Tenacity can in fact control annual bluegrass post-emergent any time in the spring and summer when annual bluegrass is actively growing.

Annual bluegrass control update

In the April 2009 issue of SportsTurf I wrote an article “Poa annua: double whammy in Detroit” about controlling annual bluegrass with post emergence application of Tenacity (mesotrione). At that time we were only recommending fall control by using three sequential applications of Tenacity in October (5.3 oz/A every 10 days, for a total seasonal application rate of 16 oz/A). I also stated that “post emergence control of annual bluegrass does not work in the spring and summer because the annual bluegrass seems to outgrow the herbicide affect.”

New research by Dr. Bruce Branham at the University of Illinois has shown that Tenacity can in fact control annual bluegrass post-emergent any time in the spring and summer when annual bluegrass is actively growing by making more frequent applications at a lower dose. Here are some of the key components to effective annual bluegrass control with Tenacity.

·         Multiple applications are necessary. For best results Dr. Branham suggests 10 applications of Tenacity made every other day at 1.6 oz/A. It may be simpler and just as effective to make applications every Monday, Wednesday, and Friday for 3 weeks to get the full rate of 16 oz/A applied. The product is less effective under cloudy low light conditions so with 10 applications your chances are better to get some sunny days for good control.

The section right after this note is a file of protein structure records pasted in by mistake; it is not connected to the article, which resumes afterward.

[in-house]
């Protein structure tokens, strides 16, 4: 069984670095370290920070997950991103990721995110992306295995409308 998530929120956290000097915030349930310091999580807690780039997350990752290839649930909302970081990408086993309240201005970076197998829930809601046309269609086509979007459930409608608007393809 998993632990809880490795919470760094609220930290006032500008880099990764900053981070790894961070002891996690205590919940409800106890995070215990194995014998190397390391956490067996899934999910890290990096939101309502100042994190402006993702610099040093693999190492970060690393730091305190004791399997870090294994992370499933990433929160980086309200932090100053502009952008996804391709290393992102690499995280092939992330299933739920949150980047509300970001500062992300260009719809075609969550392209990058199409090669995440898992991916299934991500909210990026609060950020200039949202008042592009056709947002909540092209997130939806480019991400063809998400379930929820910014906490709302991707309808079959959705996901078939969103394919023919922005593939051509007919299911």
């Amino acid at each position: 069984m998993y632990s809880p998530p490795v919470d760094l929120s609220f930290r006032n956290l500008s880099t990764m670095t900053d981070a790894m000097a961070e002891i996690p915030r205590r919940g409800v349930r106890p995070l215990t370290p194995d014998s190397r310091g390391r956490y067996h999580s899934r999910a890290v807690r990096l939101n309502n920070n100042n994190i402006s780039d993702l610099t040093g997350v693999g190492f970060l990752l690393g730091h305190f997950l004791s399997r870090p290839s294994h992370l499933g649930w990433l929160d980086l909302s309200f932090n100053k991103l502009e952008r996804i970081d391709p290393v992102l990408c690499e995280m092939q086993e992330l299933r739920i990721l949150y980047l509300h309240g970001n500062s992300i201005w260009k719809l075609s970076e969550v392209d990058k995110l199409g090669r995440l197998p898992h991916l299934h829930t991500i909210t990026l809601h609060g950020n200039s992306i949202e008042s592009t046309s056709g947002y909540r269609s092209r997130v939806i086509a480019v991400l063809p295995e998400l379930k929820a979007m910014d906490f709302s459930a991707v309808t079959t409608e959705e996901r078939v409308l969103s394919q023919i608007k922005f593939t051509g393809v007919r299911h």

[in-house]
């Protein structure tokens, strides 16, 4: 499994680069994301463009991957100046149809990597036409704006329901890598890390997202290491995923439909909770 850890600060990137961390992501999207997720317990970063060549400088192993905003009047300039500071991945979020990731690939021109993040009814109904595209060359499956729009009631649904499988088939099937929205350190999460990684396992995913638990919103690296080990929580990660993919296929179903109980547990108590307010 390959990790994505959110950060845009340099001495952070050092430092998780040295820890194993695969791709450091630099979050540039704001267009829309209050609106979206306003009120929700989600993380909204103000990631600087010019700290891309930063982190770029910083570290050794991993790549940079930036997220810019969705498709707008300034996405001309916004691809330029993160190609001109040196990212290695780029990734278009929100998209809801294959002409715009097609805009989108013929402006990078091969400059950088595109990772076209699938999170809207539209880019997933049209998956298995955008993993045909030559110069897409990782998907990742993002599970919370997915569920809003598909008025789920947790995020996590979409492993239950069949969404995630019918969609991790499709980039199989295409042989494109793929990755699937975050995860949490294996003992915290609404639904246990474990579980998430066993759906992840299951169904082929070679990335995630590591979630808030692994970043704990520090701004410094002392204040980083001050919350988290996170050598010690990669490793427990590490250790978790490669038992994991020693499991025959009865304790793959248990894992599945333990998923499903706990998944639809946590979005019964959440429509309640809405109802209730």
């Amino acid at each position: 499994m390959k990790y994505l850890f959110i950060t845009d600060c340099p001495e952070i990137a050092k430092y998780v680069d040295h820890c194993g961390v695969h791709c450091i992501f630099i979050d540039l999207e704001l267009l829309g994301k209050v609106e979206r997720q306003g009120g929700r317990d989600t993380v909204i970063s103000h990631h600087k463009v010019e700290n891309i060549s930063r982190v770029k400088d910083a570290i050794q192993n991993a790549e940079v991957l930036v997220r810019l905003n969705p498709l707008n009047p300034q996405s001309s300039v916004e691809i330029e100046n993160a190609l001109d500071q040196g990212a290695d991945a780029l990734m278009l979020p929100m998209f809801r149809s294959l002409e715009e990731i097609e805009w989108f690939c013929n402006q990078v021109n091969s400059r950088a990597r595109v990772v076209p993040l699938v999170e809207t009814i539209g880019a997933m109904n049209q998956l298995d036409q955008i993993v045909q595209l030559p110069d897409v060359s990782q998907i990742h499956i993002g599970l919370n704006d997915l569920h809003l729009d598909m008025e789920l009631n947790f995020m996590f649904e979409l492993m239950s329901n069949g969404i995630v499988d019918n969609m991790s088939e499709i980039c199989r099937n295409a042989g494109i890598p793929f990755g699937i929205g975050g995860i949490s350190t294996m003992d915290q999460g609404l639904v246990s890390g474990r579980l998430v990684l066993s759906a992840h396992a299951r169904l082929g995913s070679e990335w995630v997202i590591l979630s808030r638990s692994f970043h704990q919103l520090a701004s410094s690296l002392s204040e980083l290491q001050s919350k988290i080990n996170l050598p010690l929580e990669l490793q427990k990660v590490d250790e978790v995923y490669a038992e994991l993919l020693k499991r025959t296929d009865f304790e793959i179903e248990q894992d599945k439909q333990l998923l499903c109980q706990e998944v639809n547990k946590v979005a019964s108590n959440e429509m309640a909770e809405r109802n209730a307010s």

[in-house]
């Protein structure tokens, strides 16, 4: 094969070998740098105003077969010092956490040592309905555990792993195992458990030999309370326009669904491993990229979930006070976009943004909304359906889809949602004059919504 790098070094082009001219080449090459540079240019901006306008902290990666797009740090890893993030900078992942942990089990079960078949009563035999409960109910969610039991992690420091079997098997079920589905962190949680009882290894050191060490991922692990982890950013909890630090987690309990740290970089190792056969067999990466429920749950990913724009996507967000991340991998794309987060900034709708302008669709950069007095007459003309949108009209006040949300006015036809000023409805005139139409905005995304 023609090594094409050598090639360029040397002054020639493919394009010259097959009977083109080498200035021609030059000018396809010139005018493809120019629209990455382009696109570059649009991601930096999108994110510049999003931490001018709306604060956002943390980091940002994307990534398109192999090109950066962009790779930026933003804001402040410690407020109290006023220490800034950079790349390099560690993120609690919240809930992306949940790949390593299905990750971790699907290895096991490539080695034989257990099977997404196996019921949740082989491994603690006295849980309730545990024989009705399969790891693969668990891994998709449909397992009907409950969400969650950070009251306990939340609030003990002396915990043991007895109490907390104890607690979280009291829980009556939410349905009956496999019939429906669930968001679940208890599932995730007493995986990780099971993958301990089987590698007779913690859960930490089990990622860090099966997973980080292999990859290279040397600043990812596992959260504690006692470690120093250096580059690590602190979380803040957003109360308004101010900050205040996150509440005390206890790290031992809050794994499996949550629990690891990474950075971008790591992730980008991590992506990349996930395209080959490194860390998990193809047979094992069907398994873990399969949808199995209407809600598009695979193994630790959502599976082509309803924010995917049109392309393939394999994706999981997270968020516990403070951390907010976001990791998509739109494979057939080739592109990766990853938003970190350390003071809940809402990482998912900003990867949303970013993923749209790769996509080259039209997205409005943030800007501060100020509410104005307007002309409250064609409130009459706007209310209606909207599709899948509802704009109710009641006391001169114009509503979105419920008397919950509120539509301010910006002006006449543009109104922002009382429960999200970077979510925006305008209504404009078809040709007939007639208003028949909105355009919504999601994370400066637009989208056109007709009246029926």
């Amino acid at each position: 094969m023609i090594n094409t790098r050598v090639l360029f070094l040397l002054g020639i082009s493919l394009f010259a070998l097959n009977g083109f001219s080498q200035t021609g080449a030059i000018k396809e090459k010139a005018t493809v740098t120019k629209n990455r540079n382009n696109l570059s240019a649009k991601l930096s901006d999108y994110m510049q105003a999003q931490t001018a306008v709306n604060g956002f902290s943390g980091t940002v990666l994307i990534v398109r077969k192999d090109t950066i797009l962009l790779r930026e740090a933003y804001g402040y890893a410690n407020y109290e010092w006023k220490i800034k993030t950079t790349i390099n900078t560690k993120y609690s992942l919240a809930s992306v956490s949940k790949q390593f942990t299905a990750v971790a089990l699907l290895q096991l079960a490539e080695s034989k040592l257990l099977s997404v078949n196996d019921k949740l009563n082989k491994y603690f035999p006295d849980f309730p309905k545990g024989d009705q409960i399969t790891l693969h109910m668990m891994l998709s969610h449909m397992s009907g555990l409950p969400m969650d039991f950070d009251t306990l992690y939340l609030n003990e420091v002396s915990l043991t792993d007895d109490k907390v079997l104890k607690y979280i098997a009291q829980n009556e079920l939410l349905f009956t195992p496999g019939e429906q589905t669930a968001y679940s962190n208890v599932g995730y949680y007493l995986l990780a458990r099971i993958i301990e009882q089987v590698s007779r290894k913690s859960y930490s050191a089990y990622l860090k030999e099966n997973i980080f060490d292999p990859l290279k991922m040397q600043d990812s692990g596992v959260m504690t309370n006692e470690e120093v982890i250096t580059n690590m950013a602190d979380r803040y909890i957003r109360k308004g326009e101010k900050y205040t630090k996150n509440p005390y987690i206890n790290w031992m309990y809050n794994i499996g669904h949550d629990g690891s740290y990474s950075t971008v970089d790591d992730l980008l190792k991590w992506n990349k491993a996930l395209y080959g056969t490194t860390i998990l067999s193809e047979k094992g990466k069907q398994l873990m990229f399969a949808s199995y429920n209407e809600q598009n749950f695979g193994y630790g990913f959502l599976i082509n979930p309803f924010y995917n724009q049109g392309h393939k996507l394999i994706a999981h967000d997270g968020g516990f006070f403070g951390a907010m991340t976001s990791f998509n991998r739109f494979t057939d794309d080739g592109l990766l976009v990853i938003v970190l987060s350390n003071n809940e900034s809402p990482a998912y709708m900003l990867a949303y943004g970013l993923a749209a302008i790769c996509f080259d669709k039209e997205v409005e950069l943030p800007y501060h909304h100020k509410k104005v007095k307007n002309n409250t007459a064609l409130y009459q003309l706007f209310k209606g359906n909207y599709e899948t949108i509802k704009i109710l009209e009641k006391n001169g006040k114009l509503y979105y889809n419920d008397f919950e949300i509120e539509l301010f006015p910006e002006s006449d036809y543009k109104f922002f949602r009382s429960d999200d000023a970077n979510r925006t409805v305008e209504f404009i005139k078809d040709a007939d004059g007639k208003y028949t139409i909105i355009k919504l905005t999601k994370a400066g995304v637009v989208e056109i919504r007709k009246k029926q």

·         In an attempt to reduce the number of applications several of you have been trying and having good success with 5 applications (3.2 oz/A every 3 days) during the summer. John Netwal, North Scott Schools in Eldridge, IA started this program in mid-June just after hosting a regional STMA field day where he demonstrated his research findings with Tenacity on a 5-year old soccer and 1-year old football fields. A month later, 95% of the annual bluegrass was killed on the soccer field but only 50% of the annual bluegrass was killed on the football field. Both are sand-based fields and were treated the same.

·         We had lots of rain in June and 2 of the 5 Tenacity applications on the football field got washed off the leaves before drying. Even though Tenacity is foliar and root absorbed, you should anticipate that most of the post-emergence activity on annual bluegrass will come from foliar absorption; try to get it dry on the leaf.

·         Where patches of annual bluegrass are no bigger than your hand the existing Kentucky bluegrass may fill in without seeding. Larger areas of annual bluegrass should be slice or punch seeded with Kentucky bluegrass just before the first application of Tenacity. After 2 weeks and the last Tenacity application, Kentucky bluegrass will just be starting to germinate.

·         Tenacity also kills crabgrass post emergence and gives about a month of pre-emergence control that helps the Kentucky bluegrass get established without being overrun by summer crabgrass.

·         Tenacity fits nicely into a sports turf management program where fields are frequently over seeded to repair worn turf.

·         Tenacity can weaken perennial ryegrass and we are in the process of determining how this may impact a mixed stand of Kentucky bluegrass/perennial ryegrass. I have not experienced extensive kill of perennial ryegrass, but you may want to consider interseeding with Kentucky bluegrass if perennial ryegrass makes up more than 25% of the existing turf.

John Netwal at North Scott Schools conducts his own onsite research trial to control annual bluegrass on a Kentucky bluegrass soccer field maintained at a 1-inch cutting height. Notice the white appearance of the annual bluegrass approximately 10 days after the first application of Tenacity. Plywood can be used to make a no-herbicide control plot for comparison.